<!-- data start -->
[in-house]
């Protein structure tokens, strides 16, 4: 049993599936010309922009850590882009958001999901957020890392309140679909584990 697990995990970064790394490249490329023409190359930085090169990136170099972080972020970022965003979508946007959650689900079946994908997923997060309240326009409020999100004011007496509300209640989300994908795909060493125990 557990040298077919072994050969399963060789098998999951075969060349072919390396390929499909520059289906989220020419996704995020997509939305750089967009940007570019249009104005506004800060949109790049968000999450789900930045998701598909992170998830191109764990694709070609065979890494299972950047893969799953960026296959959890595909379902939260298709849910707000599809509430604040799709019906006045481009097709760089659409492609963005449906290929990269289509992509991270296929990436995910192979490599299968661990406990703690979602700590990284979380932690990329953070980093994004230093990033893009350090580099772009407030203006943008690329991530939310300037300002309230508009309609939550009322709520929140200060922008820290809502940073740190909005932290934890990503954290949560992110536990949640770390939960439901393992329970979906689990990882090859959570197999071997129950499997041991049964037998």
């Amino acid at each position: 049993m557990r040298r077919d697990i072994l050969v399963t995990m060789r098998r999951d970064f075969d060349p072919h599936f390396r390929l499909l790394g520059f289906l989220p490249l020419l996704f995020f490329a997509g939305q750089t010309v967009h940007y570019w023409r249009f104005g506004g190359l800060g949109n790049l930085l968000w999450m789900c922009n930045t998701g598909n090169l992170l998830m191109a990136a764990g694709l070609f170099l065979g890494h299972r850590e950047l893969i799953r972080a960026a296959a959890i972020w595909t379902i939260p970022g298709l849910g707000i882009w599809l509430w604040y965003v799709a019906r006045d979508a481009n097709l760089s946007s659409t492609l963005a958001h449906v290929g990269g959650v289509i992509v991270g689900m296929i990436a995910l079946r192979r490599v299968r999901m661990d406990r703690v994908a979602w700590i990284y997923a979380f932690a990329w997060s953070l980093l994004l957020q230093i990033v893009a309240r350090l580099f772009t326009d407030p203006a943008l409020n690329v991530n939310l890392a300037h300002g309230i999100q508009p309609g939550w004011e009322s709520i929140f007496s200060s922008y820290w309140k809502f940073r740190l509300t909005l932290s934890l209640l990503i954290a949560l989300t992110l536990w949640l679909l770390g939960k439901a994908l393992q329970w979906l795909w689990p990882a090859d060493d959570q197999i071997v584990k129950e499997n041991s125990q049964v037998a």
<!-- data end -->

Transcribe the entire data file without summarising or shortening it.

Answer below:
[in-house]
């Protein structure tokens, strides 16, 4: 049993599936010309922009850590882009958001999901957020890392309140679909584990 697990995990970064790394490249490329023409190359930085090169990136170099972080972020970022965003979508946007959650689900079946994908997923997060309240326009409020999100004011007496509300209640989300994908795909060493125990 557990040298077919072994050969399963060789098998999951075969060349072919390396390929499909520059289906989220020419996704995020997509939305750089967009940007570019249009104005506004800060949109790049968000999450789900930045998701598909992170998830191109764990694709070609065979890494299972950047893969799953960026296959959890595909379902939260298709849910707000599809509430604040799709019906006045481009097709760089659409492609963005449906290929990269289509992509991270296929990436995910192979490599299968661990406990703690979602700590990284979380932690990329953070980093994004230093990033893009350090580099772009407030203006943008690329991530939310300037300002309230508009309609939550009322709520929140200060922008820290809502940073740190909005932290934890990503954290949560992110536990949640770390939960439901393992329970979906689990990882090859959570197999071997129950499997041991049964037998």
């Amino acid at each position: 049993m557990r040298r077919d697990i072994l050969v399963t995990m060789r098998r999951d970064f075969d060349p072919h599936f390396r390929l499909l790394g520059f289906l989220p490249l020419l996704f995020f490329a997509g939305q750089t010309v967009h940007y570019w023409r249009f104005g506004g190359l800060g949109n790049l930085l968000w999450m789900c922009n930045t998701g598909n090169l992170l998830m191109a990136a764990g694709l070609f170099l065979g890494h299972r850590e950047l893969i799953r972080a960026a296959a959890i972020w595909t379902i939260p970022g298709l849910g707000i882009w599809l509430w604040y965003v799709a019906r006045d979508a481009n097709l760089s946007s659409t492609l963005a958001h449906v290929g990269g959650v289509i992509v991270g689900m296929i990436a995910l079946r192979r490599v299968r999901m661990d406990r703690v994908a979602w700590i990284y997923a979380f932690a990329w997060s953070l980093l994004l957020q230093i990033v893009a309240r350090l580099f772009t326009d407030p203006a943008l409020n690329v991530n939310l890392a300037h300002g309230i999100q508009p309609g939550w004011e009322s709520i929140f007496s200060s922008y820290w309140k809502f940073r740190l509300t909005l932290s934890l209640l990503i954290a949560l989300t992110l536990w949640l679909l770390g939960k439901a994908l393992q329970w979906l795909w689990p990882a090859d060493d959570q197999i071997v584990k129950e499997n041991s125990q049964v037998a």